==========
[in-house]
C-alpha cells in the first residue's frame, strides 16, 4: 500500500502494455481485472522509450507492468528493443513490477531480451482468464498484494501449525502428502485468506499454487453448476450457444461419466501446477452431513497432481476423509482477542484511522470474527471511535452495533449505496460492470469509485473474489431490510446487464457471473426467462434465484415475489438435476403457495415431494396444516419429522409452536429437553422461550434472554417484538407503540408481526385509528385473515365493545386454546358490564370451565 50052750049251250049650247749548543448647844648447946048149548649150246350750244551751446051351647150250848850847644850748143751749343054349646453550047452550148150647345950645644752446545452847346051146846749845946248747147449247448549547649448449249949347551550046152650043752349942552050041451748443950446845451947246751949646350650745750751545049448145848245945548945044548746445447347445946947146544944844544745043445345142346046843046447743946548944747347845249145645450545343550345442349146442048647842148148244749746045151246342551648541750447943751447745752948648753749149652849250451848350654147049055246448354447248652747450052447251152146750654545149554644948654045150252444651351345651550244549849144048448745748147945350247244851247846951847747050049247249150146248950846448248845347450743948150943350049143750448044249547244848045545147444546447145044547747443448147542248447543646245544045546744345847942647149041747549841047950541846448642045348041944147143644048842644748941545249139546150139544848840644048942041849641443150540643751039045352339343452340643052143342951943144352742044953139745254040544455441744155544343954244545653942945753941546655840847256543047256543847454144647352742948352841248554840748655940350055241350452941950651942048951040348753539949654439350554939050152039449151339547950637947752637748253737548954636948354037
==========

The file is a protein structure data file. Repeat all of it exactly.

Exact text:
[in-house]
C-alpha cells in the first residue's frame, strides 16, 4: 500500500502494455481485472522509450507492468528493443513490477531480451482468464498484494501449525502428502485468506499454487453448476450457444461419466501446477452431513497432481476423509482477542484511522470474527471511535452495533449505496460492470469509485473474489431490510446487464457471473426467462434465484415475489438435476403457495415431494396444516419429522409452536429437553422461550434472554417484538407503540408481526385509528385473515365493545386454546358490564370451565 50052750049251250049650247749548543448647844648447946048149548649150246350750244551751446051351647150250848850847644850748143751749343054349646453550047452550148150647345950645644752446545452847346051146846749845946248747147449247448549547649448449249949347551550046152650043752349942552050041451748443950446845451947246751949646350650745750751545049448145848245945548945044548746445447347445946947146544944844544745043445345142346046843046447743946548944747347845249145645450545343550345442349146442048647842148148244749746045151246342551648541750447943751447745752948648753749149652849250451848350654147049055246448354447248652747450052447251152146750654545149554644948654045150252444651351345651550244549849144048448745748147945350247244851247846951847747050049247249150146248950846448248845347450743948150943350049143750448044249547244848045545147444546447145044547747443448147542248447543646245544045546744345847942647149041747549841047950541846448642045348041944147143644048842644748941545249139546150139544848840644048942041849641443150540643751039045352339343452340643052143342951943144352742044953139745254040544455441744155544343954244545653942945753941546655840847256543047256543847454144647352742948352841248554840748655940350055241350452941950651942048951040348753539949654439350554939050152039449151339547950637947752637748253737548954636948354037